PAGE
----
“I was so insecure about my body and my chest, I never wanted to go out,” says Tragik. “I was always home, and being insecure really reflects on your attitude and your personality. I was just a very sad person, and now I’m like a hundred thousand times a different person. I can go out and be free. I feel free. It feels like you’re a bird in a cage, and you just got released.”

Tragik’s openness on social media, in conversation and in life, attracts fans to the DJ’s music, videos, clothes and overall positive platforms. Tragik gets notes from teens in small American towns who say they are gay and on the verge of suicide, but thank the artist for providing hope and strength.

There are critics and slanderers, though.

“I get told all the time that I shouldn’t put up pictures of my top surgery or that I shouldn’t be so vocal about the queer community, anything about things that are reflective of my personal opinion or thought,” they say. “I was not put on this earth to be this quiet, empty shell. However many followers, that’s not my path. That’s not my journey. Even if I only have 10 people who follow me, in some way or another we create some kind of community, and we impact some kind of change and positivity and love into this world. I feel like that’s way more impactful than having a million followers and nothing to say.”

—Kat Bein for Instagram @music

Letting Go with Light for #loykrathong To see more photos of...

Wed, 11/25/2015 - 22:14

Letting Go with Light for #loykrathong

To see more photos of the festival, explore the #loykrathong hashtag. For more photos from Bien, follow @jsph on Instagram.

In Thailand and pockets of Myanmar, Malaysia and Laos, November 25 is the annual Loy Krathong festival — held at canals, rivers and lakes where those celebrating release ornate, buoyant baskets, called krathongs, to the water. “What I love about Loi Krathong is the idea of letting go,” says New York-based recruiting manager Bien Sunga (@jsph), whose travels to Chiang Mai, Thailand, coincided with this year’s festival. Several million Southeast Asian people and other travelers participate to honor Buddha and the goddess of water, and many hope to release negativity along with their floats. Bien likes this aspect best: “It is a good outlet to really separate myself from anything bothering me, so I can focus on the good in my life.”

Photographer @simona.ghizzoni’s #uncutproject Aims to Help...

Wed, 11/25/2015 - 16:02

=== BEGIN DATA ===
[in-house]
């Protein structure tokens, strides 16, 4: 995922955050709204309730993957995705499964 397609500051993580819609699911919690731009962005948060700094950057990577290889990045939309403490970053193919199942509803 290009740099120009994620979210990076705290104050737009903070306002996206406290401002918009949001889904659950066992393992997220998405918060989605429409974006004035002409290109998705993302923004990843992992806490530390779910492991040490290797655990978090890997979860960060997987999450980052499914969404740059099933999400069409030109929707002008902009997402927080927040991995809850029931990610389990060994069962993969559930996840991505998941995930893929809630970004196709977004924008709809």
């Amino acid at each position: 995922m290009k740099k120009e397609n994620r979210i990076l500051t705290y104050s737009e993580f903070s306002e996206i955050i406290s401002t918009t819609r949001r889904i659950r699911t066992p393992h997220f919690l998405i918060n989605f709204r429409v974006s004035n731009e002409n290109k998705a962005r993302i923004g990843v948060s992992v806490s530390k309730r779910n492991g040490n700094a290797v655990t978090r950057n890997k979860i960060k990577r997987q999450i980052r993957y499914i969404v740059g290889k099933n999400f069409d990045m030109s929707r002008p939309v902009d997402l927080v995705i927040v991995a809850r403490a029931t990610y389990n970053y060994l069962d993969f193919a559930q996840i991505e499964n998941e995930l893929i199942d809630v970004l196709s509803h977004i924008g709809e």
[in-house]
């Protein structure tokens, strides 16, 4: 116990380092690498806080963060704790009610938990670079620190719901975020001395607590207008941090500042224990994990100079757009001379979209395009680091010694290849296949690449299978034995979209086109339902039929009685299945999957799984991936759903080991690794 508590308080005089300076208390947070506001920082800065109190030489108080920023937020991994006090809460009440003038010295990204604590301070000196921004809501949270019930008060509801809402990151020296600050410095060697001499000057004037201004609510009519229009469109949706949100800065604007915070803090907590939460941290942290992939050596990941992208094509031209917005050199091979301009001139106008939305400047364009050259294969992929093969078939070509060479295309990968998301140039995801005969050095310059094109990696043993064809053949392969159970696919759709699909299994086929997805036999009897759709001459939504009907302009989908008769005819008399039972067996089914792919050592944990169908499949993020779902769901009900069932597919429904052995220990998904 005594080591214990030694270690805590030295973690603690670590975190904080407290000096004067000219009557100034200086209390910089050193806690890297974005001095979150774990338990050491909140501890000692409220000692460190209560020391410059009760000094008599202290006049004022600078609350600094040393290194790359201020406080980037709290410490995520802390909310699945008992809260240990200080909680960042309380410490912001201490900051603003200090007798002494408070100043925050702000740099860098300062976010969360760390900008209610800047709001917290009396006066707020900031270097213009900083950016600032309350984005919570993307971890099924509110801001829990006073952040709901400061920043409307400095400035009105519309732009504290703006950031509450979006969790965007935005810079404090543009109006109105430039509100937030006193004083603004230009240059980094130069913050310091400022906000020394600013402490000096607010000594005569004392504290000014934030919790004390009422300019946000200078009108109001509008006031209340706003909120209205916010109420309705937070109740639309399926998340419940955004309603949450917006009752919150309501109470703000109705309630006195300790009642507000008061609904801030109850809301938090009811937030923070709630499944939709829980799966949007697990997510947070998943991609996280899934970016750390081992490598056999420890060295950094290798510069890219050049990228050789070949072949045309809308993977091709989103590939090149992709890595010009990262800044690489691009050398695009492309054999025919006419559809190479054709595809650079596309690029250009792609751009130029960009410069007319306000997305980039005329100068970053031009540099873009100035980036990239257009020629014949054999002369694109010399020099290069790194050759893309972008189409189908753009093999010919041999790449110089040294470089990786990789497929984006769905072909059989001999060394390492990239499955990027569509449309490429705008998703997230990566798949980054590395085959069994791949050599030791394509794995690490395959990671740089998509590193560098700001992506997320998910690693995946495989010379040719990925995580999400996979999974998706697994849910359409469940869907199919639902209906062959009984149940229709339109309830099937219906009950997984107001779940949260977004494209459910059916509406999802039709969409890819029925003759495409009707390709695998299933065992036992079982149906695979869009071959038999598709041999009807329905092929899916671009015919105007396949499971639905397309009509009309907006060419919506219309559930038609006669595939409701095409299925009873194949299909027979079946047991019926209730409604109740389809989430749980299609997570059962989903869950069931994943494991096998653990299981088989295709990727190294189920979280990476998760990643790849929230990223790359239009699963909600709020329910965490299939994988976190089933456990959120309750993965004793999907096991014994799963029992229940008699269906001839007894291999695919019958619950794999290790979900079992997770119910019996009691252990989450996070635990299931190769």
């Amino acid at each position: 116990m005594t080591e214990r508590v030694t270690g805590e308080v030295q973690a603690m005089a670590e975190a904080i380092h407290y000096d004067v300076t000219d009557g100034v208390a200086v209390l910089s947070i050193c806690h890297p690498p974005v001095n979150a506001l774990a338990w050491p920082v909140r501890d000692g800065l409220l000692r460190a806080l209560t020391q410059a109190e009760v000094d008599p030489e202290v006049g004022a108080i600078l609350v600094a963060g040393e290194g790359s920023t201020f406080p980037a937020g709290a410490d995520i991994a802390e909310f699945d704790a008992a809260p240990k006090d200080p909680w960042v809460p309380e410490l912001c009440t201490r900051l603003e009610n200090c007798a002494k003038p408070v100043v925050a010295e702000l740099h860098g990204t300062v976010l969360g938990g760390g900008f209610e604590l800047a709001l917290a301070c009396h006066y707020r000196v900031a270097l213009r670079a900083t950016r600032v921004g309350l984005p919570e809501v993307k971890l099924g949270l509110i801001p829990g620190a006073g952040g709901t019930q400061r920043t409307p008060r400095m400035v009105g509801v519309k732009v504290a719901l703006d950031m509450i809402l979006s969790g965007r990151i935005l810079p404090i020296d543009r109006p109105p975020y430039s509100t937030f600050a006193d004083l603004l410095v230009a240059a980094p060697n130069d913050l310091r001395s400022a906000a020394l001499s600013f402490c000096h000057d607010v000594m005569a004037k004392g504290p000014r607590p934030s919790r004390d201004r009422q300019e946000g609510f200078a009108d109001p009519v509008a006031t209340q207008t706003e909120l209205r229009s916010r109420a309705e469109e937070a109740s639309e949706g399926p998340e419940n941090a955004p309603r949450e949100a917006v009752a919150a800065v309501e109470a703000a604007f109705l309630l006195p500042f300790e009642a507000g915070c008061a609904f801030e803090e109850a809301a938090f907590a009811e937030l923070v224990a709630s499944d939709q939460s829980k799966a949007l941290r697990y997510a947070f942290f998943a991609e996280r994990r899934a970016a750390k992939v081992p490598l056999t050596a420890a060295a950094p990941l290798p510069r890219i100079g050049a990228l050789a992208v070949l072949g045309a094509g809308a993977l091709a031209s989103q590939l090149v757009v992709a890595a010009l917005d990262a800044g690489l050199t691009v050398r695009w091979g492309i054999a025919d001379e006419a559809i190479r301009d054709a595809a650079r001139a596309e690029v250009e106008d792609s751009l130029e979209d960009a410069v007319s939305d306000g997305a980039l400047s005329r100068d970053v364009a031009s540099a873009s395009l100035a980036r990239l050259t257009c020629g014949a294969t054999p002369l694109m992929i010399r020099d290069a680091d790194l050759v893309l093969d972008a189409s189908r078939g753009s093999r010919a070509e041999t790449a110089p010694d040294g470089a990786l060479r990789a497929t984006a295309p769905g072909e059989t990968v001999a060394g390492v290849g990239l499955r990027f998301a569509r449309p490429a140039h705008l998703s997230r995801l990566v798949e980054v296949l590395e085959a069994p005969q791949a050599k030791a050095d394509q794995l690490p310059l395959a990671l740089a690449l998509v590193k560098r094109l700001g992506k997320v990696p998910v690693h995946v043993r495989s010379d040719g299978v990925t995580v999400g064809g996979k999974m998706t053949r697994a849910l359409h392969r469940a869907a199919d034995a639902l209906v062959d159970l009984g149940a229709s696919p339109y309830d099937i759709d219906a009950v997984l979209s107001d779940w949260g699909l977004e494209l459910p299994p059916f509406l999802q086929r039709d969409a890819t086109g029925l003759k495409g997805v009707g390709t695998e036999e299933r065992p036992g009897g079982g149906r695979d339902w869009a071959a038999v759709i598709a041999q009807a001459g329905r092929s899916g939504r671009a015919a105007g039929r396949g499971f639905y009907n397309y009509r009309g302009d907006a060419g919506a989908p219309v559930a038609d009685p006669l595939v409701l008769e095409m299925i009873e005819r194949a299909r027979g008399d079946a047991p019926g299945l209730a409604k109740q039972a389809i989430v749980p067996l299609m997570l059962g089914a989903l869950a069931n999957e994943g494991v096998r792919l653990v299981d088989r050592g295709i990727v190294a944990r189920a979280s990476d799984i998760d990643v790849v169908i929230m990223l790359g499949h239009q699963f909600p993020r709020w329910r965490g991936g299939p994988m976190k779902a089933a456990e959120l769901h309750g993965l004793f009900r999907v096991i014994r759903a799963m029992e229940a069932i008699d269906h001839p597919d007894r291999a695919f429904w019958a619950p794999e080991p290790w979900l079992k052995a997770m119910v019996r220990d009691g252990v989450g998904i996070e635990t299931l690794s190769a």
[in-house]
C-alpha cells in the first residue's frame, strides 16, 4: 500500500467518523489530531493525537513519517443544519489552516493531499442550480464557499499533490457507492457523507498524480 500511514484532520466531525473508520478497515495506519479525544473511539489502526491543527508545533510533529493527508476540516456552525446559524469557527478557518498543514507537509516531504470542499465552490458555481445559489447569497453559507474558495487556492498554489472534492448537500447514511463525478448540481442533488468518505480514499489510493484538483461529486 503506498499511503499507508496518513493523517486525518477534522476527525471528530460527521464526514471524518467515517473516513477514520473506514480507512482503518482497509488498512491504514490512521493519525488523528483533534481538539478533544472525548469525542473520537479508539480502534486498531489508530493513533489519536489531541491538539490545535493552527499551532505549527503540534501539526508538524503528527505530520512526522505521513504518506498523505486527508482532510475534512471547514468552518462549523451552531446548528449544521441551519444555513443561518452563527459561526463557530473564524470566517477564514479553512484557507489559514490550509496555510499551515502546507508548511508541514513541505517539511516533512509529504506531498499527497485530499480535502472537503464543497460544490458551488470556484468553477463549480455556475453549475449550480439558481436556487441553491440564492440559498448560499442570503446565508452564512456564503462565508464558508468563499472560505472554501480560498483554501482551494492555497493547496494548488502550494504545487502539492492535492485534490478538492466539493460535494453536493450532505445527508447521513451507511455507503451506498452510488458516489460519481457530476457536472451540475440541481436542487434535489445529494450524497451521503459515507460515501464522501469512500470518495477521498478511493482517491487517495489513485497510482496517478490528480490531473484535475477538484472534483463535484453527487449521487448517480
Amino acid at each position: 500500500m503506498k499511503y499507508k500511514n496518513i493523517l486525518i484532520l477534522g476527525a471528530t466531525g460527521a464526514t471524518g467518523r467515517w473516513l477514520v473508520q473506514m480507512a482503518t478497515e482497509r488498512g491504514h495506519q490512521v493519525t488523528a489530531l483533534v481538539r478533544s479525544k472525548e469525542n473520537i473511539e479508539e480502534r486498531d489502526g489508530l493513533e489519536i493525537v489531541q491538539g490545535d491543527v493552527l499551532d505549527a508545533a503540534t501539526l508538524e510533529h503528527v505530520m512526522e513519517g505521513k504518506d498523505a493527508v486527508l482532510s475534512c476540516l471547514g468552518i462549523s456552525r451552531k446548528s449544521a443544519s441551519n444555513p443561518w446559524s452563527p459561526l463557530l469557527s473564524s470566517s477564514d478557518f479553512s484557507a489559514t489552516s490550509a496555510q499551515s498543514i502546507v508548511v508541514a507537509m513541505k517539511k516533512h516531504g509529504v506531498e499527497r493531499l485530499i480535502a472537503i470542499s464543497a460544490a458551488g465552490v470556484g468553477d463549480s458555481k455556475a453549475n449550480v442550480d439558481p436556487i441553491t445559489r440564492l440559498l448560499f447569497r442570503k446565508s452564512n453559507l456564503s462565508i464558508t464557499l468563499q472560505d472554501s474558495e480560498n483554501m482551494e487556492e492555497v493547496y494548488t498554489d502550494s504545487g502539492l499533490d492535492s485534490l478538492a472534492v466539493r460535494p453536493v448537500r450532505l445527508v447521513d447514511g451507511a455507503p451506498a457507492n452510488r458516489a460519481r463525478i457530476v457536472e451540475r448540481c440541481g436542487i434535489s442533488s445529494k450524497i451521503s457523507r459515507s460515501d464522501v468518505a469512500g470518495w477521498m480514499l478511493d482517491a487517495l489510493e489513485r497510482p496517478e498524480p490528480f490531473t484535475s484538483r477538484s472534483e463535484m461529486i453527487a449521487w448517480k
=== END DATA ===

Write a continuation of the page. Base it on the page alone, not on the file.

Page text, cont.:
Photographer @simona.ghizzoni’s #uncutproject Aims to Help Victims of FGM Feel Seen

For more photos from Simona, follow @simona.ghizzoni on Instagram.

The pictures are about survival. While Italian photographer Simona Ghizzoni (@simona.ghizzoni) chooses grim topics to tackle — from eating disorders to war in Gaza, and currently, female genital mutilation (FGM) across Africa — she wants to provide hope through her portraiture. “Fear of dying, fear of the war, being worried about people you love, wanting to love and be loved, having hopes… It comes down to those basic things you see everywhere,” Simona says. She started documenting FGM because, despite the laws against it, the practice persists, and sharing pictures of women who are affected by it is Simona’s activism. “The younger girls — 8, 12 year olds — they have never been looked at. They have always been leftovers in society,” she says. “I really see in some of their eyes, ‘I am looked at really and somebody is listening to what I am saying.’”

November 25 is International Day for the Elimination of Violence Against Women, and Simona is launching #uncutproject on to raise awareness of FGM; her website will debut on Feb 6, which is International Day of Zero Tolerance for Female Genital Mutilation.

Cooking up Colors with Photographer @gkstories For more...

Tue, 11/24/2015 - 22:19

Cooking up Colors with Photographer @gkstories

For more colorful food photos from David, follow @gkstories on Instagram.

Stockholm photographer David Frenkiel (@gkstories) is a highly visual guy — and he expects his food to be visual, too. “Think about the rainbow of colors and aromas at the vegetable aisle in the grocery store and compare that to what you smell and see when you pass the meat section,” says David, who has been a vegetarian for nearly 20 years. “I don’t think I’m the weird one for choosing to eat the food that all my senses naturally are drawn to.” A former magazine art director, David, along with his fiancé, Luise, have published two cookbooks, and they write the food blog, Green Kitchen Stories. He says color plays a part in the planning of meals for his family, which includes two young children, but flavor comes first. “Just by adding a few different vegetables, you usually get a pretty awesome mix of colors,” he says, adding that his trick to adding pop to savory dishes is by garnishing them with fruit, especially berries. “They have such intense colors and interesting textures. I often add in berries if my food doesn’t look great.”

But even for someone who’s focused on aesthetics, David is most interested in the backstory of the recipes he writes and photographs: “How you discovered a dish, who you were eating it with and where you were eating it — that often says much more than just talking about the ingredients.”

Lil Tuffy and the Music Poster Renaissance To see more of Lil...

Tue, 11/24/2015 - 17:01

Lil Tuffy and the Music Poster Renaissance

To see more of Lil Tuffy’s concert posters, check out @lil_tuffy on Instagram. For more music stories, head to @music.

When it comes to designing silkscreen concert posters, Lil Tuffy (@lil_tuffy) just goes with his gut.